Following ideas by J. Bourgain and A. Klein, we will consider the density of states outer measure (DOSoM) which is well defined for all Schrödinger operators. We will explicitly quantify the parameter dependence of the DOSoM by proving a modulus of continuity with respect to the potential (in L-norm and weak-star topology). This result is obtained for all discrete Schrödinger operators on infinite graphs and captures the geometry of the graph at infinity. Applications of this result to random and ergodic operators will be presented.

This talk is based on joint work with Peter Hislop (University of Kentucky).

Join us on Friday 10/16 at 10am for the Analysis and Dynamics seminar using the Zoom ID 979 1161 6273.

One-sided versus two-sided stochastic processes

Aernout van Enter

University of Groningen

Abstract: Stochastic processes can be parametrised by time (such as occurs in  Markov chains), in which case conditioning is one-sided (the past) or by one-dimensional space (which is the case, for example, for Markov fields), where conditioning is two-sided (right and left). I will discuss some examples, in particular generalising this to g-measures versus Gibbs measures, where, instead of a Markovian dependence, the weaker property of continuity (in the product topology) is considered. In particular I will discuss when the two descriptions (one-sided or two-sided)  produce the same objects and when they are different. We show moreover the role one-dimensional entropic repulsion plays in this setting. Joint work with R. Bissacot, E. Endo and A. Le Ny.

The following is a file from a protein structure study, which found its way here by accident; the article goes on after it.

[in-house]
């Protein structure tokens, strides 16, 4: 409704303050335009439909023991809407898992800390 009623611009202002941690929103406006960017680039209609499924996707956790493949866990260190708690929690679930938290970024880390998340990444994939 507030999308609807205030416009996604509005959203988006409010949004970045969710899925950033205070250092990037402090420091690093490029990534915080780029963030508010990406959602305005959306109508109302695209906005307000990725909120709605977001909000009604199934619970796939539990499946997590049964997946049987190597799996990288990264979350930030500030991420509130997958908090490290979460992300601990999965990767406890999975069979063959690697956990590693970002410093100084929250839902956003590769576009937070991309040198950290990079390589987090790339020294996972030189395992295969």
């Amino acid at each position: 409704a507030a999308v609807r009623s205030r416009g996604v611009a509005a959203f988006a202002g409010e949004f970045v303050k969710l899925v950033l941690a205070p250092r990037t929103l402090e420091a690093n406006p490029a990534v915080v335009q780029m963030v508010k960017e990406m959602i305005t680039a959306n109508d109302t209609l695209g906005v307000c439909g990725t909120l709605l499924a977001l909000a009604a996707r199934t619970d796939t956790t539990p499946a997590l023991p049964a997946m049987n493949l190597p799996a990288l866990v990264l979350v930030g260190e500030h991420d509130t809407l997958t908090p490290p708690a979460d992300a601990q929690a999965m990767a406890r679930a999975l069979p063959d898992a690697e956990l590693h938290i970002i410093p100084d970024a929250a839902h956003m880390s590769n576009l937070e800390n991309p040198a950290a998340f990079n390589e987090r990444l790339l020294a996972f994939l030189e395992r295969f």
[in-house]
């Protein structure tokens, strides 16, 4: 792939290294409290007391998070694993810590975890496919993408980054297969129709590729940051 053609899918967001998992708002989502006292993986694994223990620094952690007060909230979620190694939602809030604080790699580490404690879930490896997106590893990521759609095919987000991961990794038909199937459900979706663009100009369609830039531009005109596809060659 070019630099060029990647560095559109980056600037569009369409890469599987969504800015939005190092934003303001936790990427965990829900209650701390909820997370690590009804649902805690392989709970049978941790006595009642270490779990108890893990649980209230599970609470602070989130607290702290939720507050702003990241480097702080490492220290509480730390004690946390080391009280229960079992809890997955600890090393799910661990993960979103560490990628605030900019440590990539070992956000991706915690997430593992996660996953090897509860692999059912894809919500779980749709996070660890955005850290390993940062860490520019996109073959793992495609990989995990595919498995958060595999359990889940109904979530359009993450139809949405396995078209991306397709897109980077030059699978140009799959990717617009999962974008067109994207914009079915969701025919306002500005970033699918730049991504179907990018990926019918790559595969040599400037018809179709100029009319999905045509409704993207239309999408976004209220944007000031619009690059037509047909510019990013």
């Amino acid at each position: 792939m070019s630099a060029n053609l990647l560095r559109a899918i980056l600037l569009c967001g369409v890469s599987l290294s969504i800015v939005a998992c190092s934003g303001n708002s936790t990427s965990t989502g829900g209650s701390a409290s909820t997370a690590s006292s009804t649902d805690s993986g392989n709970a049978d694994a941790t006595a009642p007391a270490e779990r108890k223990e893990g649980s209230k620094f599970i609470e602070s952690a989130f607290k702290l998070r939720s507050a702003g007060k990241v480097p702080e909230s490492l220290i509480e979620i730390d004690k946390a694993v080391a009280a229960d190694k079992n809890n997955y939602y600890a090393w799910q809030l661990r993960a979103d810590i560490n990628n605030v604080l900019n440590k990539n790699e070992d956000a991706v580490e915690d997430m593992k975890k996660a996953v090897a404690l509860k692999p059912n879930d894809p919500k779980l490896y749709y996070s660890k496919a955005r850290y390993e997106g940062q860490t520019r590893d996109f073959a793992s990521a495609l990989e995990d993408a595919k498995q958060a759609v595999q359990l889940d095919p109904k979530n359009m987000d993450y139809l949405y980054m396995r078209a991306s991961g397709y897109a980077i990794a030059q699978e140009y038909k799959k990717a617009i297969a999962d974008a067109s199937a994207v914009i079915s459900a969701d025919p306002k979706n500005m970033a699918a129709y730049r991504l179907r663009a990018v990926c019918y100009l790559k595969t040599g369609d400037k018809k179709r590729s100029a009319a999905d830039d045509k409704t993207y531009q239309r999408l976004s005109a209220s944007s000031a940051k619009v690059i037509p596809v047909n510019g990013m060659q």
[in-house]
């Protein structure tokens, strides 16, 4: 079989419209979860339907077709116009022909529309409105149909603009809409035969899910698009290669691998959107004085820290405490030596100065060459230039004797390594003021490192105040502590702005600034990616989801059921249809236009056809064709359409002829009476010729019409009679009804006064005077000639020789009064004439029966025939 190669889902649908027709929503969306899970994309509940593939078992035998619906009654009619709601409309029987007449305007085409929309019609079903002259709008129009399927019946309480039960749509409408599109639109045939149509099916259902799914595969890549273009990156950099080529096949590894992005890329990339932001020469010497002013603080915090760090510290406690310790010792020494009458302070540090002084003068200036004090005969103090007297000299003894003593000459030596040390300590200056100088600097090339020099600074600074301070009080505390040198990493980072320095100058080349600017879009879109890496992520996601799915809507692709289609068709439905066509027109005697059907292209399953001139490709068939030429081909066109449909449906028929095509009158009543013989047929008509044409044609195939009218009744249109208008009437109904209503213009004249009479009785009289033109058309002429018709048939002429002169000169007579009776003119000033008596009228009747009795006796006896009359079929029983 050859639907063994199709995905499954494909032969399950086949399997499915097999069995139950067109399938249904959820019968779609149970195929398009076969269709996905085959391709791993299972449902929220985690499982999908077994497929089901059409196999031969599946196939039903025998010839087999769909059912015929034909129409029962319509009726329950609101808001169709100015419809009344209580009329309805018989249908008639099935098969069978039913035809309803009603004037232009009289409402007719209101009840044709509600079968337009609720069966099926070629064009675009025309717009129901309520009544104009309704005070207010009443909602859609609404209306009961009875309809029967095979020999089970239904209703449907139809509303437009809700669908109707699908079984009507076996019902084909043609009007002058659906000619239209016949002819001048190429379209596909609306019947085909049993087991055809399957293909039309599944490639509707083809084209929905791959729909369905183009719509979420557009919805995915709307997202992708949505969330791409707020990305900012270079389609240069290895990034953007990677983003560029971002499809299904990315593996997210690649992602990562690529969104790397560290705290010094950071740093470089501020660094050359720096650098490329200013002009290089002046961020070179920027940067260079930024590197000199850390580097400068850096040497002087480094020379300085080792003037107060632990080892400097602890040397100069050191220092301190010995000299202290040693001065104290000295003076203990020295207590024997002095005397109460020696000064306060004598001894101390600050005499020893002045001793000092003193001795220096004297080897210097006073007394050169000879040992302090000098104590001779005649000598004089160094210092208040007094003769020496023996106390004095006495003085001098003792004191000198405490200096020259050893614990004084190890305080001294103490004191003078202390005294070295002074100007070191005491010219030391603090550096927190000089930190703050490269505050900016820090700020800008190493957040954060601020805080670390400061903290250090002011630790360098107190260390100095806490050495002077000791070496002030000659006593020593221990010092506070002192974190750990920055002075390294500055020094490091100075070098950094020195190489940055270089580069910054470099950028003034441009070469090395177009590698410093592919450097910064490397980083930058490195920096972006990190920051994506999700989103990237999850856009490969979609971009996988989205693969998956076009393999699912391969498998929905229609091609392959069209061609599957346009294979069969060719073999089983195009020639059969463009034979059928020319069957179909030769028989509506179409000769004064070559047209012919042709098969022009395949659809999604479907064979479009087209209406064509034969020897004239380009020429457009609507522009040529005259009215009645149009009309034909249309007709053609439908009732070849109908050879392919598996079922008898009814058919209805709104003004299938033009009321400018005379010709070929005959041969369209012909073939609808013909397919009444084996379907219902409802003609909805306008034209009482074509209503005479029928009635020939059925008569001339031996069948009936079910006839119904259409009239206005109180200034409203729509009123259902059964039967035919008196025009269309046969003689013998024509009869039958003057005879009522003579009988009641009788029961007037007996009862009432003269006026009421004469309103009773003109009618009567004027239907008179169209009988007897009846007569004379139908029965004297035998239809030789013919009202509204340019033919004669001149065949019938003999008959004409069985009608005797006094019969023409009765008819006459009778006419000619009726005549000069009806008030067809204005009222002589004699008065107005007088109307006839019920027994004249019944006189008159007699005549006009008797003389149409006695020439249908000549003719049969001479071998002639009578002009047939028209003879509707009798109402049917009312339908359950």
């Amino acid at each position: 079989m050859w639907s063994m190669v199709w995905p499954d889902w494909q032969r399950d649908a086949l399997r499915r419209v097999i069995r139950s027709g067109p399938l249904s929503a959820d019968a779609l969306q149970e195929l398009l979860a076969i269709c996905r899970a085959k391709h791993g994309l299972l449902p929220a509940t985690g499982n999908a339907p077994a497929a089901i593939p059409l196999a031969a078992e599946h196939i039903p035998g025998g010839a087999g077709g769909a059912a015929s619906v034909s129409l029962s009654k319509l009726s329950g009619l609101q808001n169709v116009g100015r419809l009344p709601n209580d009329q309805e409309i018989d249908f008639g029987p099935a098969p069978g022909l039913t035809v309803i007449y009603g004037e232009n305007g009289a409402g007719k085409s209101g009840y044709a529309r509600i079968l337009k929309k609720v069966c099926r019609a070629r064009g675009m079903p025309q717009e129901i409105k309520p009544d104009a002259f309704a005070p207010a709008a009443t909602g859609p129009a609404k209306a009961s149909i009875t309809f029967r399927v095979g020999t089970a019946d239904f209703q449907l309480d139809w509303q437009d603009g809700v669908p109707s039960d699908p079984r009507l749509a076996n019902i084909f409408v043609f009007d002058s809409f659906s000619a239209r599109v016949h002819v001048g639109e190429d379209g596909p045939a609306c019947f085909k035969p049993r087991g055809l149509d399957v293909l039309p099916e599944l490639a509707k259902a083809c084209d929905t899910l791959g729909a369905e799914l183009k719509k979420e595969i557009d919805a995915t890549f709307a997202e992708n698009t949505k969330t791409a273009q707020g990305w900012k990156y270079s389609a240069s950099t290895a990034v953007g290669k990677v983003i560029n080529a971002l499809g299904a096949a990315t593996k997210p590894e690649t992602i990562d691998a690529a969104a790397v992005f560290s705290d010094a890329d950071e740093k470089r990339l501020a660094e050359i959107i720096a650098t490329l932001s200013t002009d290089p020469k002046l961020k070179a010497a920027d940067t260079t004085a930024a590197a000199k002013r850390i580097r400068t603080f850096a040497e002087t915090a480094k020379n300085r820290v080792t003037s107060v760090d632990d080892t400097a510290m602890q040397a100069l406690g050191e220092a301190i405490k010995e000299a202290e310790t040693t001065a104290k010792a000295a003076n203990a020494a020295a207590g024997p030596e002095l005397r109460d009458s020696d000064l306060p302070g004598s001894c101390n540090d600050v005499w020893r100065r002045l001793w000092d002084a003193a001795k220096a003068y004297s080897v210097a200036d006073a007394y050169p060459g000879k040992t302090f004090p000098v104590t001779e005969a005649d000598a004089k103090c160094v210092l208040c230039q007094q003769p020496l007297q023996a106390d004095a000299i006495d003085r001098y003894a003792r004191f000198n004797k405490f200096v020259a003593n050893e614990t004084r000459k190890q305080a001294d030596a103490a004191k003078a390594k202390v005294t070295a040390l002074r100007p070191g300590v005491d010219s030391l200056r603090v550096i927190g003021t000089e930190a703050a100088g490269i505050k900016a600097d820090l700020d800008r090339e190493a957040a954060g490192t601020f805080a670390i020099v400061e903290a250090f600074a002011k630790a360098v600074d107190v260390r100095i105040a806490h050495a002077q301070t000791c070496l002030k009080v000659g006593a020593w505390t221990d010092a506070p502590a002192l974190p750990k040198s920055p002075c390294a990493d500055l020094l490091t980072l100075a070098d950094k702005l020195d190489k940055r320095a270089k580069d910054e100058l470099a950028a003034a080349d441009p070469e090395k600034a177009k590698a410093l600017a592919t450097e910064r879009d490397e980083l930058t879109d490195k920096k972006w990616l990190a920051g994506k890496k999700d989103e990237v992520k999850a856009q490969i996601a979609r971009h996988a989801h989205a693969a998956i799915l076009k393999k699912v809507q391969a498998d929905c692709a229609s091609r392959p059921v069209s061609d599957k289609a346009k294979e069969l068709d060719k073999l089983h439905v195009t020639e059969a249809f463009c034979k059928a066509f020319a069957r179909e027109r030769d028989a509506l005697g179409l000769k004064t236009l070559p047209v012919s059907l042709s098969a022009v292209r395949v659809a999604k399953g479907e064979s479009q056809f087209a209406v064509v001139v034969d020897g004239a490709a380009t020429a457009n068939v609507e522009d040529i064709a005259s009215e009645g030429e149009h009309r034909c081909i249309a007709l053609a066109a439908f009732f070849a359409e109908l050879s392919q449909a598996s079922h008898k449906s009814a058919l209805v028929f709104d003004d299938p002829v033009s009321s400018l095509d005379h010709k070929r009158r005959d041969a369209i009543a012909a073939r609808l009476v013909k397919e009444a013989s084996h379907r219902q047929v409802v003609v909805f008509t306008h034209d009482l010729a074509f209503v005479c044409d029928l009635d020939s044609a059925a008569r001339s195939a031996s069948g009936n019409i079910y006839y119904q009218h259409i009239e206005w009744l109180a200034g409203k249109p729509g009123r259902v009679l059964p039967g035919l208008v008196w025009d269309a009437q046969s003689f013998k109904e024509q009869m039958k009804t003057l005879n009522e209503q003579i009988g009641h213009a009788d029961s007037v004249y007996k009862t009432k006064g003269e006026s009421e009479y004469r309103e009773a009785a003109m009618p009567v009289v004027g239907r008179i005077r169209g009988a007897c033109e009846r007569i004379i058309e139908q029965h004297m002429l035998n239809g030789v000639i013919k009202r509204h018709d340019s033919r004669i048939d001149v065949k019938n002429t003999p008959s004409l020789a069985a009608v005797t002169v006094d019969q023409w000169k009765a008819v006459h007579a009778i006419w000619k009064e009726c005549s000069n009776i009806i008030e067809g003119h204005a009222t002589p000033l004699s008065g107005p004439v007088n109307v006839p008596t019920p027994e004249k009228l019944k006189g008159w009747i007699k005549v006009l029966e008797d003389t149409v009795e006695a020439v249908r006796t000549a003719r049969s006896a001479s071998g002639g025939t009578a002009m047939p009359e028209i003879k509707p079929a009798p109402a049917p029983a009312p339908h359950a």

Friday, September 25th, 2020, 10:00-10:50am.

Richard Kenyon, PhD

Yale University

Abstract: This is joint work with Istvan Prause. Many well-known random tiling models such as domino tilings and lozenge tilings lead to variational problems for functions h: R^2->R which minimize a functional depending only on the gradient of h. Other examples of such variational problems include minimal surfaces and surfaces satisfying the “p-Laplacian”.  We give a representation of solutions of such a problem in terms of kappa-harmonic functions: functions which are harmonic for a laplacian with a varying conductance kappa.

Friday, February 7, 2020, 10:00-10:50 a.m. in CMK 207:

Automorphisms of symbolic systems

Scott Schmieding

University of Denver

Abstract:  We'll begin with some background on the notion of a subshift, which are fundamental objects in the realm of symbolic dynamics. We'll then discuss the automorphism group of a subshift, which consists of all self-symmetries of a given subshift. We'll focus on the case of shifts of finite type, a key class of subshifts for which these groups have been heavily studied, and give some background and problems in the area. Finally, we'll discuss some recent work with Yair Hartman and Bryna Kra in which we introduce a certain stabilization of the automorphism group, and outline some of our results in this new stabilized setting.